When asked, however, how they would respond if a known offender expressed a desire to serve in a ministry at church, almost half of the surveys 2,500 respondents said they would be opposed.
One-fourth (26 percent) of respondents think a known ex-offender should be allowed to serve in a leadership position in church.
One and a half times more respondents (38 percent) think they should not be allowed to lead, added Cynia Solver of Solver Solutions, who crafted the report on the "Sex Offenders in the Church" survey.
For the survey, invitations to participate were sent to subscribers of 11 CTI e-newsletters, including the newsletters for Leadership Journal, CT Connection, and Church Office Today Update.
After the surveys were conducted between Apr. 9 and May 3, the results were compiled and published Thursday in a 28-page report.
The report revealed, among other things, the opinion of churchgoers about the issue of sex offenders in the church, the realities in the church with regard to sex offenders, and the response of churches when it comes to offenders in the church.
The survey found, for example, that only 29 percent of respondents think church leaders should talk with the police when becoming aware that someone in their church is a former sex offender.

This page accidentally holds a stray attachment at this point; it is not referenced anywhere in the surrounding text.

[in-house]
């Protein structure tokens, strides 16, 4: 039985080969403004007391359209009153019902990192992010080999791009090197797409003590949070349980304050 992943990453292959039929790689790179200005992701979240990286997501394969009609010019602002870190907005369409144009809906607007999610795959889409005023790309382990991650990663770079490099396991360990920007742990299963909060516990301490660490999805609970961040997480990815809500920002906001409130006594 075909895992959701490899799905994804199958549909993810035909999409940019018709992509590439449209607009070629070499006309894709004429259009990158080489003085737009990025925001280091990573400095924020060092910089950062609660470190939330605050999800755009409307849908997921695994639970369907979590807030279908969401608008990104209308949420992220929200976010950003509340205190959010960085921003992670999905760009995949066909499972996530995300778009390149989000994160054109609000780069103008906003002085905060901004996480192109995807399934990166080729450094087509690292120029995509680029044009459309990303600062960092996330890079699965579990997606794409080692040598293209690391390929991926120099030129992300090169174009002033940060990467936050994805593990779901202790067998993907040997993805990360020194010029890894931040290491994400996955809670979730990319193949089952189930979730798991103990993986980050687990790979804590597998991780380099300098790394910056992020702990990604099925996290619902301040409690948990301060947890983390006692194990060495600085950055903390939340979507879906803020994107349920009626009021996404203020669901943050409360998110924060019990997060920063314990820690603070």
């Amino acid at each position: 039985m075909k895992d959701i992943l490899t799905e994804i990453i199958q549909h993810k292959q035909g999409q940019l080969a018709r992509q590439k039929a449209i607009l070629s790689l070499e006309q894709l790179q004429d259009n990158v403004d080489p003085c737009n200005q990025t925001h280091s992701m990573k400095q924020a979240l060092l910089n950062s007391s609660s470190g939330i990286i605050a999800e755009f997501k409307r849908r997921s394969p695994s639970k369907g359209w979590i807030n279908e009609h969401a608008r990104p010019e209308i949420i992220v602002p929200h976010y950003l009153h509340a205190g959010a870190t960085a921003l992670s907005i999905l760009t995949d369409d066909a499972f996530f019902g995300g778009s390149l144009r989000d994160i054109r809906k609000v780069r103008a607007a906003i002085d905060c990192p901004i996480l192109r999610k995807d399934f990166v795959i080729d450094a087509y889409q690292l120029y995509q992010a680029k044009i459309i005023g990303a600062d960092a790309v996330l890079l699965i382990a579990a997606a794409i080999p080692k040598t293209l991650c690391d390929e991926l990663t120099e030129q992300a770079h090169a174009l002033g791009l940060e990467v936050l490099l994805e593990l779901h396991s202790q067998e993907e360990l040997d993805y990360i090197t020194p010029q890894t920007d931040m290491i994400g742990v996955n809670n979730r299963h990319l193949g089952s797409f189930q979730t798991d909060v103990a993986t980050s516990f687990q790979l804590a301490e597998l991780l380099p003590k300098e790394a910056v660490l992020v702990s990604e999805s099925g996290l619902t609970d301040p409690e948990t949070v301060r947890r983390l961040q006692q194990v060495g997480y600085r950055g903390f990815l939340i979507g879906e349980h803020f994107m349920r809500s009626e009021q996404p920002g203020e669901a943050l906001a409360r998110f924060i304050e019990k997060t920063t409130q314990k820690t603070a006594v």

Most said church leaders should pray about it (82 percent), talk to elders (76 percent), and/or talk to staff (76 percent). Churchgoers where divided on whether or not the offenders probation officer should be contacted or a conditional attendance agreement should be drafted for both responses, 57 percent of respondents agreed.
The survey also found that nearly 4 in 10 respondents (37 percent) think sex offenders can be completely rehabilitated to the point where they no longer pose a threat to others. A nearly equal number (38 percent) are not sure whether an offender can be rehabilitated or they are not sure about it. One-fourth, meanwhile, said they do not believe offenders can be completely rehabilitated.
Another notable finding of the survey was that more than half of respondents said they are aware that their church actively attempts to determine if there are sex offenders in the church. However, 39 percent said they are aware of these attempts occurring only when an individual is being considered for a position of leadership, teaching or working with children or other vulnerable individuals.
The survey also found that 18 percent of respondents are aware of someone who attends their church that is a spouse or family member of a known sex offender.